Planting as a low hedge along pathways or borders makes the most of Lavender. They are great in numbers but are ornamentally strong enough to be planted as a single specimen. It looks great around taller plants. It can be planted in containers but will need replacing after five or six seasons. Bees love it too.
Removing the small dead leaves that build up in Lavender will keep the plant looking fresh and help protect it from disease. Remove by picking over the plant by hand, it is a touch time-consuming but very therapeutic.
Sages come in many shapes and forms, making them a fundamental addition to the Mediterranean garden. They have low water requirements and are often loved by pollinating insects like our precious Bees. This particular Gardening Express variety is a real little cracker, a compact perennial which has deep violet-purple flower spikes that appear abundantly in late spring to early summer. These striking flowers are set off by mid-green, narrow pointed leaves, with the whole plant reaching up to 50 centimetres in height and width. They prefer a sunny aspect and like a free draining loamy soul.
If on clay or heavier soil, break down the clay with compost and soil conditioner. Otherwise, this Salvia is quite happy to grow in containers. Once the flowering is spent, prune back the shoots, removing the dead flowers and a couple of centimetres of the leaf tips. This will stop the plant from getting too leggy and encourage new growth. Leggy, older stems can be pruned out. Adding an organic mulch in early spring and a few feeds of seaweed extract in late spring will keep this plant healthy.
These plants look great in numbers in the garden, a short avenue of these looks amazing, framing a short pathway. It is also a great plant nestled in numbers through a border. For small spaces, this plant is happy in containers.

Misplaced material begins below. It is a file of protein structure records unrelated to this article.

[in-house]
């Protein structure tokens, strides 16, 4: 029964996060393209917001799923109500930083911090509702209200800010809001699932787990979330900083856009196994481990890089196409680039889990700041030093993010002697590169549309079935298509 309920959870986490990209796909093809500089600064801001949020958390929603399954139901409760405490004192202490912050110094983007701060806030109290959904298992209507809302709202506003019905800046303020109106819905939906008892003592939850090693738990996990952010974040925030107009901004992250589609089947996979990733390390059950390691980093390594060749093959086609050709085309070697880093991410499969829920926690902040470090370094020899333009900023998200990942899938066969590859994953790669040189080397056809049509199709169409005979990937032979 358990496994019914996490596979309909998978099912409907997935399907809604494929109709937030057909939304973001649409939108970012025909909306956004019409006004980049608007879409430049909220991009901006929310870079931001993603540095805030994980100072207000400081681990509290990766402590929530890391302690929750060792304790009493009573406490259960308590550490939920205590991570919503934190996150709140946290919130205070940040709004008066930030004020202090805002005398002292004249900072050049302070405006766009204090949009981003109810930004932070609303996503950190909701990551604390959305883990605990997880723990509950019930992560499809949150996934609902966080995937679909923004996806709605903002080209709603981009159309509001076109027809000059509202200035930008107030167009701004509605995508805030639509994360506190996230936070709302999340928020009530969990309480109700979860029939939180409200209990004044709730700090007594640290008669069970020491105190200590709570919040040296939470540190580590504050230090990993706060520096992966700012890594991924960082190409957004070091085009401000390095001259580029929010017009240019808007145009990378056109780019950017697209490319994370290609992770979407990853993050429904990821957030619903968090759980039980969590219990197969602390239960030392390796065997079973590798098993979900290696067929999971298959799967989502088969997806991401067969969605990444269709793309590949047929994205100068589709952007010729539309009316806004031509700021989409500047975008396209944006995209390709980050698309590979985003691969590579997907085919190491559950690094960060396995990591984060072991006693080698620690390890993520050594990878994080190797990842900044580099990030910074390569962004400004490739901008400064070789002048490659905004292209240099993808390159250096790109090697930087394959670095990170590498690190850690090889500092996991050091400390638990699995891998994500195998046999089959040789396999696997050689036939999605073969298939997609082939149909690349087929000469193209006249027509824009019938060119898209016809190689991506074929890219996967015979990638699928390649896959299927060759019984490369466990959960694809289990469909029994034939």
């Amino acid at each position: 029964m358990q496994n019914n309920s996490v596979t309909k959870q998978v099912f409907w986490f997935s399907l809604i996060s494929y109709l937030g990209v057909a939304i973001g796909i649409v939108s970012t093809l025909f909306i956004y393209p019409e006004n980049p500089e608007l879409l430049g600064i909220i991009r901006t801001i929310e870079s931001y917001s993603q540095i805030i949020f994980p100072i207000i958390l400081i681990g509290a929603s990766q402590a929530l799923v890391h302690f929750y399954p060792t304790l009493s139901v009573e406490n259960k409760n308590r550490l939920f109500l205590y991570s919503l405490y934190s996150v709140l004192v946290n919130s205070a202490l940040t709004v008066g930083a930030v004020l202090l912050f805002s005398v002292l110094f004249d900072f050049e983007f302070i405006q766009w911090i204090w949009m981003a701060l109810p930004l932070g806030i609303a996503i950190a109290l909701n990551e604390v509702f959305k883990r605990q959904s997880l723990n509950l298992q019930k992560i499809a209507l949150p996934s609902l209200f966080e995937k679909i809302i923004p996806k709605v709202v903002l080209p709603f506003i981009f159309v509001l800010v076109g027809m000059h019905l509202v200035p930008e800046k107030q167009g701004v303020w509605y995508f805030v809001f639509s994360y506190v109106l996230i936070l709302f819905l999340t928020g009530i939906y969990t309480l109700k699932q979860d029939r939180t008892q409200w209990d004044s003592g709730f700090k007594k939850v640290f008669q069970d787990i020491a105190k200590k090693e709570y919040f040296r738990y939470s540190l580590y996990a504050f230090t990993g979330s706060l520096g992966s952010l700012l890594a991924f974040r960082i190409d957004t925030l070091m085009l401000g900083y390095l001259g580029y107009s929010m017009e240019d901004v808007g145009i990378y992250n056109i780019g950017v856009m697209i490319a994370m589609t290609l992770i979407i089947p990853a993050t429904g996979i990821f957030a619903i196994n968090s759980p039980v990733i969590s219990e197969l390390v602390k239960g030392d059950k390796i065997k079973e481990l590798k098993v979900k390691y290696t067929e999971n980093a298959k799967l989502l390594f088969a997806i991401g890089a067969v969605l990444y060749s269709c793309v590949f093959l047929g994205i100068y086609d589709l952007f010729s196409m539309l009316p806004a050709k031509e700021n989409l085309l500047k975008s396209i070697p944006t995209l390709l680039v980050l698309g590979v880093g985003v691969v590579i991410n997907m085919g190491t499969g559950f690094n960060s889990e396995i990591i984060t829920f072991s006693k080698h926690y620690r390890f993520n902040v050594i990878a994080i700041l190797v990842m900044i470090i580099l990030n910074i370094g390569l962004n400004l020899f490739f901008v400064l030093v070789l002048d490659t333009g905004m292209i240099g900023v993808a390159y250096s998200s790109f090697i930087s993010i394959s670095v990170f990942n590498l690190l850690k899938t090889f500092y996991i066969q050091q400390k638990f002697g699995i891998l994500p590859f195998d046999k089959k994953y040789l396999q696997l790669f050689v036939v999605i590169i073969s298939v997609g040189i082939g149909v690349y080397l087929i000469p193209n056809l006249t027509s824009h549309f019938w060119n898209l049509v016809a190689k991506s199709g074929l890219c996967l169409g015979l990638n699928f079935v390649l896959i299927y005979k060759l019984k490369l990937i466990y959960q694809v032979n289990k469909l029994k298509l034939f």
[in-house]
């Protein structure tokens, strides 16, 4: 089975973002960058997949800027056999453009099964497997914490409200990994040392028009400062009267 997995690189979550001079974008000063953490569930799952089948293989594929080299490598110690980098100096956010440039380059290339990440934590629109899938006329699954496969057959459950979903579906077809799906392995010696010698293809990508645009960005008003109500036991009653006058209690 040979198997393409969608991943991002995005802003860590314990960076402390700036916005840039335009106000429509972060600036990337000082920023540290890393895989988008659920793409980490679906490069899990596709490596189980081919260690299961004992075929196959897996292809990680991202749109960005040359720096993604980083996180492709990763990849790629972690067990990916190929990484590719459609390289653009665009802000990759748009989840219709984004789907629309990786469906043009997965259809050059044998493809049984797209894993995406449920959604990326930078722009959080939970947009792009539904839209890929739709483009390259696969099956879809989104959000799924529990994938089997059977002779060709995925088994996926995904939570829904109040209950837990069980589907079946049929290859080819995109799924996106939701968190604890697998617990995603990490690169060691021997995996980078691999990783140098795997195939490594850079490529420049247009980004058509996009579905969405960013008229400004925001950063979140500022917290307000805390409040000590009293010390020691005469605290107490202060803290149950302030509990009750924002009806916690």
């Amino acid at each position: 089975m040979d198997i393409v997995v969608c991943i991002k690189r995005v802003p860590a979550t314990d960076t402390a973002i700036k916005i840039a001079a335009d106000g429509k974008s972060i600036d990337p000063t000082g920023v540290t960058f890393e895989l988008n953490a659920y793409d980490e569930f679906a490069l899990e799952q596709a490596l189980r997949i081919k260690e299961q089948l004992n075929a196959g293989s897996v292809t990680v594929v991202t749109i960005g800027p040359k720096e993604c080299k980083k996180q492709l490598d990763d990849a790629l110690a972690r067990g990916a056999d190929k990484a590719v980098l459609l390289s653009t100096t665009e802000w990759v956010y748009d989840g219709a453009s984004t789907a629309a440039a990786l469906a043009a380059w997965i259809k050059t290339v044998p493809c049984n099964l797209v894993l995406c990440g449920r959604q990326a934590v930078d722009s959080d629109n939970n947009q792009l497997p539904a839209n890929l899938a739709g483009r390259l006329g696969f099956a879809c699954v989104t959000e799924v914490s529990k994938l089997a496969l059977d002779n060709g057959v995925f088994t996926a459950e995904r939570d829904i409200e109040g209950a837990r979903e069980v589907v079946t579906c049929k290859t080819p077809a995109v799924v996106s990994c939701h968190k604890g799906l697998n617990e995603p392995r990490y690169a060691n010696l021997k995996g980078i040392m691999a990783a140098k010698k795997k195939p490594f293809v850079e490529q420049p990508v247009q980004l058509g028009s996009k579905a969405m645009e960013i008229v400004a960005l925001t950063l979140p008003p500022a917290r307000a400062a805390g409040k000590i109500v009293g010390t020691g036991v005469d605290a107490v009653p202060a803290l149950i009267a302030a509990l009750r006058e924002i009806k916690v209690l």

Mildews and Botrytis are funguses that can affect the leaves of Sage plants. If spotted, remove from the plant immediately. If a bad infection occurs, then in autumn remove all the foliage from the growing space to stop the fungus overwintering in the soil through winter.
Great varieties of Phormium have come into the gardening world in recent years and their upright, arching, architectural form make them popular in Mediterranean gardens. This Gardening Express variety has special foliage; the sword-like leathery leaves, green striped with cream towards the margin provide year-round structure and interest.
The Phormium is a tough plant and will reach a height and width of nearly two metres. It prefers a free draining soil and grows in either sunshine or partial shade.
These prefer a sandy loam; so if you have heavy soil, mix in plenty of horticultural sand or grit, preferably mixed with a good organic matter. Quite a tough plant but really cold weather will damage foliage and maybe roots. Thick mulch in the autumn will help protect your Phormium.
Use: Very architectural plant, in a garden plant against a dark-leaved plant with a differing shape. Dotted through a border, preferably at the front, will get the most from these plants. Will survive in a container with regular feeding.
Remove spent leaves by using secateurs, and cut them right down at the base helping the Phormium to form a decent clump.
The plants that grow in a Mediterranean garden are drought tolerant and don’t mind poor soil as long as it is free draining. Examples of such plants include lavender, Agapanthus, olive trees, Rosemary, Phlomis, Trachycarpus fortunei, Eupohorbia and Geranium palmatum.